March 16, 2004

2 Qutb 8a

In the eighth chapter of Sayyid Qutb's work Milestones, the brain of bin Laden takes on science and the arts:

The thing which will appear strange, not only to the common man but also to writers about Islam, is our turning to Islam and to the Divine source for guidance in spheres of science and art.

There isn't much on art, with which I'll deal here for the most part: Qutb refers us to a book by his brother, Muhammad Qutb, called Principles of Islamic Art, as the definitive text on the subject. (Muhammad Qutb, by the way, was Osama's tutor.) In any case, what Sayyid does tell us of art is this:

...all artistic efforts are but a reflection of a man's concepts, beliefs and intuitions; they reflect whatever pictures of life and the world are found in a man's intuition.

From that utterly banal bit of art criticism, we move on to science. Qutb sets up a dichotomy between knowledge which can only be gotten from a devout Muslim --

matters of faith, in the concept of life, acts of worship, morals and human affairs, values and standards, principles of economics and political affairs and interpretation of historical processes

and those which can be gotten from an infidel:

a Muslim can go to a Muslim or to a non-Muslim to learn abstract sciences such as chemistry, physics, biology, astronomy, medicine, industry, agriculture, administration (limited to its technical aspects), technology, military arts and similar sciences and arts; although the fundamental principle is that when the Muslim community comes into existence it should provide experts in all these fields in abundance, as all these sciences and arts are a sufficient obligation (Fard al-Kifayah) on Muslims (that is to say, there ought to be a sufficient number of people who specialize in these various sciences and arts to satisfy the needs of the community). If a proper atmosphere is not provided under which these sciences and arts develop in a Muslim society, the whole society will be considered sinful; but as long as these conditions are not attained, it is permitted for a Muslim to learn them from a Muslim or a non-Muslim and to gain experience under his direction, without any distinction of religion. These are those affairs which are included in the Hadith, "You know best the affairs of your business". These sciences are not related to the basic concepts of a Muslim about life, the universe, man, the purpose of his creation, his responsibilities, his relationship with the physical world and with the Creator; these are also not related to the principles of law, the rules and regulations which order the lives of individuals and groups, nor are they related to morals, manners, traditions, habits, values and standards which prevail in the society and which give the society its shape and form. Thus there is no danger that a Muslim, by learning these sciences from a non-Muslim, will distort his belief or will return to Jahiliyyah.

Qutb would like to restrict human endeavors to those things that don't disagree with Islam. He's perfectly happy to co-opt the fruits of Western science -- particularly technology -- without adopting the intellectual freedom necessary to produce such technology. We know that the laws of physics are every bit as binding on Muslims as they are on Buddhists or Christians; in the West, we value the cultures of ancient Greece and Rome, of Egypt and Babylon, of Asia and the New World. We enjoy the poetry of Rumi as much as that of, say, Yeats. Of course, we've been tricked into thinking this...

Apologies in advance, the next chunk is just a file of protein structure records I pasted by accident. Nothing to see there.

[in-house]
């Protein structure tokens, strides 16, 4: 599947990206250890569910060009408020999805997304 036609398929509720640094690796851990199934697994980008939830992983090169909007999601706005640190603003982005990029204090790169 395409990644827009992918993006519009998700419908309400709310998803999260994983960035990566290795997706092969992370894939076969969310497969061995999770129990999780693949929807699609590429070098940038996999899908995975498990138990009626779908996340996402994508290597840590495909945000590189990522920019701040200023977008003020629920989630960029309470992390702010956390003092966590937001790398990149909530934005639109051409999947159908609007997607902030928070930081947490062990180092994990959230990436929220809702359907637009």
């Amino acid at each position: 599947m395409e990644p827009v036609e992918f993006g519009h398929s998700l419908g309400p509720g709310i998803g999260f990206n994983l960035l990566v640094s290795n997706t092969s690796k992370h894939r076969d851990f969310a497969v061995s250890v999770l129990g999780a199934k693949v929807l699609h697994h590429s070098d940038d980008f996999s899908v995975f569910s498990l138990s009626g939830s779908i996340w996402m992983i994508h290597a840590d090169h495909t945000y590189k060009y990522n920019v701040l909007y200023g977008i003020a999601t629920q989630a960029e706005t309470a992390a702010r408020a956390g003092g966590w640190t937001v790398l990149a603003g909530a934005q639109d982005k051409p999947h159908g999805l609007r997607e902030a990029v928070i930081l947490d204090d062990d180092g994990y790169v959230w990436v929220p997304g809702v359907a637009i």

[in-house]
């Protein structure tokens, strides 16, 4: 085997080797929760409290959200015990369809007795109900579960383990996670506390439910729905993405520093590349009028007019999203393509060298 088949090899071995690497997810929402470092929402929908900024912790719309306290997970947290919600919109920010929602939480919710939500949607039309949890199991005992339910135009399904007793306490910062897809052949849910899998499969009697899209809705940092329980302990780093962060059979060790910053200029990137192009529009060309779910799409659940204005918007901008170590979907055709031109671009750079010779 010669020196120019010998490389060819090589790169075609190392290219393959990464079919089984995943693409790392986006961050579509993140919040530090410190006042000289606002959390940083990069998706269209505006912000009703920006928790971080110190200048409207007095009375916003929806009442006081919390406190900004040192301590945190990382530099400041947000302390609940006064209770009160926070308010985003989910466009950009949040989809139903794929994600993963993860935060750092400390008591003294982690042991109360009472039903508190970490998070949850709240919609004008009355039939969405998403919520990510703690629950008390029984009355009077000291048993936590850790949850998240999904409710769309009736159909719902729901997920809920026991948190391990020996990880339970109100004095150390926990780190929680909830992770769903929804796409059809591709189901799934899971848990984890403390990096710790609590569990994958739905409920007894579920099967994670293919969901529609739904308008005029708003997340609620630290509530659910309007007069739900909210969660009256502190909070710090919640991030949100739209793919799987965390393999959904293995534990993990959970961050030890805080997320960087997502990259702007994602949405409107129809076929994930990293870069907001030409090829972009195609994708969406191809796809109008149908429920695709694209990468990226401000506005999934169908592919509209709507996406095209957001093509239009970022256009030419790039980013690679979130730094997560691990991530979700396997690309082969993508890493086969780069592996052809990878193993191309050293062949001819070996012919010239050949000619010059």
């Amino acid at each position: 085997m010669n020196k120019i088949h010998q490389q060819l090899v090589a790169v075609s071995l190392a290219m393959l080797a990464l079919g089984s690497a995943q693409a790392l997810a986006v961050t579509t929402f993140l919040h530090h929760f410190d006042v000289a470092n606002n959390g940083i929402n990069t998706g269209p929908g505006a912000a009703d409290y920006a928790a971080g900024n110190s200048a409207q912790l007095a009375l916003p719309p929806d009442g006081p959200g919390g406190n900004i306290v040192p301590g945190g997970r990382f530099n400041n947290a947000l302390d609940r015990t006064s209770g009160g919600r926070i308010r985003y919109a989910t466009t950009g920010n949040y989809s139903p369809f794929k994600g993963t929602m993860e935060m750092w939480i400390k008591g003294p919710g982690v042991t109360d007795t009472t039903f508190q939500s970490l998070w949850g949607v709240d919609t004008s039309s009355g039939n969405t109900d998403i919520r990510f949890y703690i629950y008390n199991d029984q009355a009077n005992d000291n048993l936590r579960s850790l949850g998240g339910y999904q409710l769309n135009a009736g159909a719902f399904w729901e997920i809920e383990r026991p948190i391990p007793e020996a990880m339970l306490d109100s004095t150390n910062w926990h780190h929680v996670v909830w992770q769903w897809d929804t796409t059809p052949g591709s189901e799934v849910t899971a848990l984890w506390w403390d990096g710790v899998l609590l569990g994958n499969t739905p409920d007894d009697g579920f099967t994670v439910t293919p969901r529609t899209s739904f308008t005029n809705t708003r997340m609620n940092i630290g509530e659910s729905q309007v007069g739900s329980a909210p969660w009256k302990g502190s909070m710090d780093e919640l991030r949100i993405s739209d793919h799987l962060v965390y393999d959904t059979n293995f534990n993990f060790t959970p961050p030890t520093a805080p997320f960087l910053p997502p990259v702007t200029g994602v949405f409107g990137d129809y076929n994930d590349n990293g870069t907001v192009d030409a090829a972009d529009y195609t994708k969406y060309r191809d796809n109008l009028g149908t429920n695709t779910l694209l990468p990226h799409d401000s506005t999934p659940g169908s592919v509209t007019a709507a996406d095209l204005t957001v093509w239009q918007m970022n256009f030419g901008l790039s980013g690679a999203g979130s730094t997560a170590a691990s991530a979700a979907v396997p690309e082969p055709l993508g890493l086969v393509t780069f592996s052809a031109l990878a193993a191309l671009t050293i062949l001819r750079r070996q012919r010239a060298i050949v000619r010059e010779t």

The statement that "Culture is the human heritage" and that it has no country, nationality or religion is correct only in relation to science and technology-as long as we do not jump the boundary of these sciences and delve into metaphysical interpretations, and start explaining the purpose of man and his historical role in philosophical terms, even explaining away art and literature and human intuition philosophically. Beyond this limited meaning, this statement about culture is one of the tricks played by world Jewry, whose purpose is to eliminate all limitations, especially the limitations imposed by faith and religion, so that the Jews may penetrate into body politic of the whole world and then may be free to perpetuate their evil designs. At the top of the list of these activities is usury, the aim of which is that all the wealth of mankind end up in the hands of Jewish financial institutions which run on interest.

In other words, the ability to derive pleasure, to learn about one's fellow men, to gain from a writer or artist who may have died centuries ago the immediacy of an aesthetic experience, to appreciate Shakespeare, Goethe, the Upanishads, Ovid, Socrates, the operas of Richard Wagner (I include him in part because his music isn't as bad as it sounds, as Bernard Shaw once observed), the epic of Gilgamesh, the art and architecture of ancient Egypt, is to be fooled by the dreaded World Jewry.

Now that I know whom to thank, I'll be sure to send roses...

Posted by Ideofact at March 16, 2004 10:39 PM
Comments

I'm very often ashamed to be Muslim these days. :(

Posted by: Mahsheed at March 17, 2004 03:08 PM

Well, you shouldn't be. Qutb's not your fault, nor can you blame Islam for Qutb. He made his own choice to be a narrow minded bigot with fascistic inclinations, and to pervert a religion in order to write nonsense like that.


Posted by: Bill at March 17, 2004 04:35 PM

That's very generous of you Bill, and I appreciate it.

But I know something is wrong when the writings of a guy who deserves to be a foot-note in the ash-bin of history (if that) are freely available on non-ironic websites. Indeed by virtue of the fact that you find him relevant enough to slog thru his writings.

Posted by: Mahsheed at March 18, 2004 01:39 PM